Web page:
Peru, Brazil, US collaborate on TCCC training

  • Published
  • By Tech. Sgt. Devin Boyer¬†¬†
  • 12th Air Force (Air Forces Southern)

Peruvian and Brazilian armed forces participated in a joint Tactical Combat Casualty Care course led by the U.S. Air Force as part of exercise Resolute Sentinel 2024 at Las Palmas Air Base in Lima, June 4.

This collaboration aimed to enhance the medical readiness and interoperability of the participating countries, ensuring they are better prepared to handle combat injuries in various operational scenarios. 

Approaching the training holistically, the TCCC course included a series of comprehensive modules, covering battlefield medicine, trauma care and evacuation procedures. Peruvians and Brazilians engaged in hands-on simulations and lectures led by experienced medical personnel assigned to the 167th Aeromedical Evacuation Squadron from McLaughlin Air National Guard Base, West Virginia. 

“As West Virginia, we are state partners with Peru,” said U.S. Air Force Chief Master Sgt. Matt Lyons, 167th AES senior enlisted leader. “It's a good working relationship. They have been in West Virginia numerous times and visited us. This is our second year in a row where we've visited them and been involved in their exercises.”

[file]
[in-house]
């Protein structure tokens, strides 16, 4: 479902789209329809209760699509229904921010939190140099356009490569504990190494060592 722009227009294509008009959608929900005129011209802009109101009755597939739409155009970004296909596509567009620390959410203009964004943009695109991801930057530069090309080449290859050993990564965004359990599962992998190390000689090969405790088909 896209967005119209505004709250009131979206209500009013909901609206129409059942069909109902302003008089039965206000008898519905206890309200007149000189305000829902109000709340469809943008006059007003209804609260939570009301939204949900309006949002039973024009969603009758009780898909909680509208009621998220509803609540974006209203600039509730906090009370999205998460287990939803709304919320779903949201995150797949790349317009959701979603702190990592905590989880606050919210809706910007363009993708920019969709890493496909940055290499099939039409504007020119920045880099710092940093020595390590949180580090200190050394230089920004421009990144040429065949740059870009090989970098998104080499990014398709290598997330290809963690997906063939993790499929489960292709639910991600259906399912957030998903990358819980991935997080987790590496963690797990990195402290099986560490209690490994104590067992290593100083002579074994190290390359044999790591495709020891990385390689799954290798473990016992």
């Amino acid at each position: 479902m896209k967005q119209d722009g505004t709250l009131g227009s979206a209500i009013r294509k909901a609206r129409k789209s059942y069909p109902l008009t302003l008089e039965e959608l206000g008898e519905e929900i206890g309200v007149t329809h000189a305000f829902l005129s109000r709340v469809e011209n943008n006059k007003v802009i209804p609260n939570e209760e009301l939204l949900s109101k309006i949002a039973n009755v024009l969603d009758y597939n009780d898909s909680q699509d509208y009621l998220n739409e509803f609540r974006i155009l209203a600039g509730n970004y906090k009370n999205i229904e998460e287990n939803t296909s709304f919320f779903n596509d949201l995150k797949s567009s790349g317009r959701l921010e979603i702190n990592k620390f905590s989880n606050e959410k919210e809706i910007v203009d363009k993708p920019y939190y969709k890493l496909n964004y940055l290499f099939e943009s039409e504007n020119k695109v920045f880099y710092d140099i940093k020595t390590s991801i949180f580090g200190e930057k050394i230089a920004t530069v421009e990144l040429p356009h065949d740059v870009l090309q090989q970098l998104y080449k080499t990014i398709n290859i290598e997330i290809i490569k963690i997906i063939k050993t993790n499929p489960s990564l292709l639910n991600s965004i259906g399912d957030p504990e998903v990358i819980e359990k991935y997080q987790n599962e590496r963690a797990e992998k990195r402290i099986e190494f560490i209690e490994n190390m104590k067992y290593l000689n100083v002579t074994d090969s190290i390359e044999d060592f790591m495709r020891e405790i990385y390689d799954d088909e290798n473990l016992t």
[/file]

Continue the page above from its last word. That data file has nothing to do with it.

The Peruvian partners specifically requested the training seeking qualifications in TCCC. Lyons and the rest of his team made sure to cover all components of the course throughout the week with the help of a U.S. Army interpreter to facilitate conversation.

Peruvian Air Force Tecnico de Tercera (technical sergeant third class) Carlos Rufino, aeromedical evacuation technical nurse, said this training shows that it doesn’t matter what country one is from, but the importance of working together to save a life. 

Widely recognized for its effectiveness in reducing preventable combat deaths, TCCC focuses on providing life-saving care at the point of injury. It includes techniques for controlling severe bleeding, managing airways and treating other critical injuries on the battlefield.

“It’s important to train on these things so the patient can get home to their family,” Rufino said. “Nothing is more important than family.”

Not only do these exercises maintain the long-standing history of cooperation between nations, but they exemplify their ongoing efforts to bolster regional security and operational readiness. The Peruvian, Brazilian and U.S. partners plan to continue these joint exercises in the future, with the goal of further improving their medical response capabilities. 

"This is the biggest contingency of people that we’ve ever sent down here,” said U.S. Air Force Lt. Col. Forrest Moodispaw, 167th AES flight nurse. “This has been eye opening to see more capabilities than we usually do – we’re building up some good relationships, for sure.”

The TCCC training at Las Palmas Air Base underscores the commitment of the U.S. and partner forces working together in addressing common challenges and enhancing their joint operational effectiveness.